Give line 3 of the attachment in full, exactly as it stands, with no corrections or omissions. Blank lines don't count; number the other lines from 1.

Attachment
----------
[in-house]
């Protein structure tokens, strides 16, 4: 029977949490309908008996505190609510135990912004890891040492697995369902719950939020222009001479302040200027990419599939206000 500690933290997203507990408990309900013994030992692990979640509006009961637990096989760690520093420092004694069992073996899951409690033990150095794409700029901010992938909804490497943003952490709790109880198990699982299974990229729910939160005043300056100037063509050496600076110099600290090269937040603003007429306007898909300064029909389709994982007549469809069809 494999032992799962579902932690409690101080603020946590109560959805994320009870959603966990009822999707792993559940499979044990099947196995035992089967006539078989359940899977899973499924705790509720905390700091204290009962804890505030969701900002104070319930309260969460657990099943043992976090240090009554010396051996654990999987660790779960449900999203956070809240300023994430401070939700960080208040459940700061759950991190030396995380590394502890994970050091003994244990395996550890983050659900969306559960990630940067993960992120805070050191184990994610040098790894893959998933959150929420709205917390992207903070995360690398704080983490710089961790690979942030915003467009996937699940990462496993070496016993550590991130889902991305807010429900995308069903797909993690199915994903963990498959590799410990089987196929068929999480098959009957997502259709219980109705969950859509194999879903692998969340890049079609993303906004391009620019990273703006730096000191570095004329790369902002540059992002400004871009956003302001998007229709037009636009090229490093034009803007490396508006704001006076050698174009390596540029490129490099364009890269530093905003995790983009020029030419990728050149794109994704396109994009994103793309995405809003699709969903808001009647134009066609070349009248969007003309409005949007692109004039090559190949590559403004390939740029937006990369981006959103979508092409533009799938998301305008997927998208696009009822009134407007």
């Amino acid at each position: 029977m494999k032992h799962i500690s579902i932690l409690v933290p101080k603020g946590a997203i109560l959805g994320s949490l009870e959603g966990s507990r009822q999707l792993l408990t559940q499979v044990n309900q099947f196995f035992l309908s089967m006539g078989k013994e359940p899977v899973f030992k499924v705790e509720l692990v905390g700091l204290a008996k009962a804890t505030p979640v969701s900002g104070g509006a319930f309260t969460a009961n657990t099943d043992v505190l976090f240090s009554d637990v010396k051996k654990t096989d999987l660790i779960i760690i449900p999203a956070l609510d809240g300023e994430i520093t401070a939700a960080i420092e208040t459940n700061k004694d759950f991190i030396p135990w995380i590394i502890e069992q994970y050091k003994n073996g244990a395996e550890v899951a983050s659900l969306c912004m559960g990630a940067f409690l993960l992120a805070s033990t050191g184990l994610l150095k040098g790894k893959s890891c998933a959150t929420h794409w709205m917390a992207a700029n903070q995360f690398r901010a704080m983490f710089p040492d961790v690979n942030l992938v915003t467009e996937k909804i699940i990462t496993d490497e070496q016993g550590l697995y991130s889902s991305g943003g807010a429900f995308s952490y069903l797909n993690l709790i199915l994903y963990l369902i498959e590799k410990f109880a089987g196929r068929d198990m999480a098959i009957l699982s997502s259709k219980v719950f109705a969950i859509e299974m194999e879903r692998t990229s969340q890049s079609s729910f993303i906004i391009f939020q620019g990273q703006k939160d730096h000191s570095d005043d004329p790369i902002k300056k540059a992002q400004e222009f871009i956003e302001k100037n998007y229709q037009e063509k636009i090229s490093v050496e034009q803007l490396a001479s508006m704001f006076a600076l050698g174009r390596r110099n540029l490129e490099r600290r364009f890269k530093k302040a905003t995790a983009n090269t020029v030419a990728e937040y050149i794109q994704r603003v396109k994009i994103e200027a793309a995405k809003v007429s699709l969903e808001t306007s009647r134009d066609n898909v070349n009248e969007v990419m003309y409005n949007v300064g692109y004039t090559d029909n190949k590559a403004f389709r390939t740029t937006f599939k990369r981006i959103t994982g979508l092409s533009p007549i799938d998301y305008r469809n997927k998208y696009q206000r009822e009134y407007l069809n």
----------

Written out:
């Amino acid at each position: 029977m494999k032992h799962i500690s579902i932690l409690v933290p101080k603020g946590a997203i109560l959805g994320s949490l009870e959603g966990s507990r009822q999707l792993l408990t559940q499979v044990n309900q099947f196995f035992l309908s089967m006539g078989k013994e359940p899977v899973f030992k499924v705790e509720l692990v905390g700091l204290a008996k009962a804890t505030p979640v969701s900002g104070g509006a319930f309260t969460a009961n657990t099943d043992v505190l976090f240090s009554d637990v010396k051996k654990t096989d999987l660790i779960i760690i449900p999203a956070l609510d809240g300023e994430i520093t401070a939700a960080i420092e208040t459940n700061k004694d759950f991190i030396p135990w995380i590394i502890e069992q994970y050091k003994n073996g244990a395996e550890v899951a983050s659900l969306c912004m559960g990630a940067f409690l993960l992120a805070s033990t050191g184990l994610l150095k040098g790894k893959s890891c998933a959150t929420h794409w709205m917390a992207a700029n903070q995360f690398r901010a704080m983490f710089p040492d961790v690979n942030l992938v915003t467009e996937k909804i699940i990462t496993d490497e070496q016993g550590l697995y991130s889902s991305g943003g807010a429900f995308s952490y069903l797909n993690l709790i199915l994903y963990l369902i498959e590799k410990f109880a089987g196929r068929d198990m999480a098959i009957l699982s997502s259709k219980v719950f109705a969950i859509e299974m194999e879903r692998t990229s969340q890049s079609s729910f993303i906004i391009f939020q620019g990273q703006k939160d730096h000191s570095d005043d004329p790369i902002k300056k540059a992002q400004e222009f871009i956003e302001k100037n998007y229709q037009e063509k636009i090229s490093v050496e034009q803007l490396a001479s508006m704001f006076a600076l050698g174009r390596r110099n540029l490129e490099r600290r364009f890269k530093k302040a905003t995790a983009n090269t020029v030419a990728e937040y050149i794109q994704r603003v396109k994009i994103e200027a793309a995405k809003v007429s699709l969903e808001t306007s009647r134009d066609n898909v070349n009248e969007v990419m003309y409005n949007v300064g692109y004039t090559d029909n190949k590559a403004f389709r390939t740029t937006f599939k990369r981006i959103t994982g979508l092409s533009p007549i799938d998301y305008r469809n997927k998208y696009q206000r009822e009134y407007l069809n």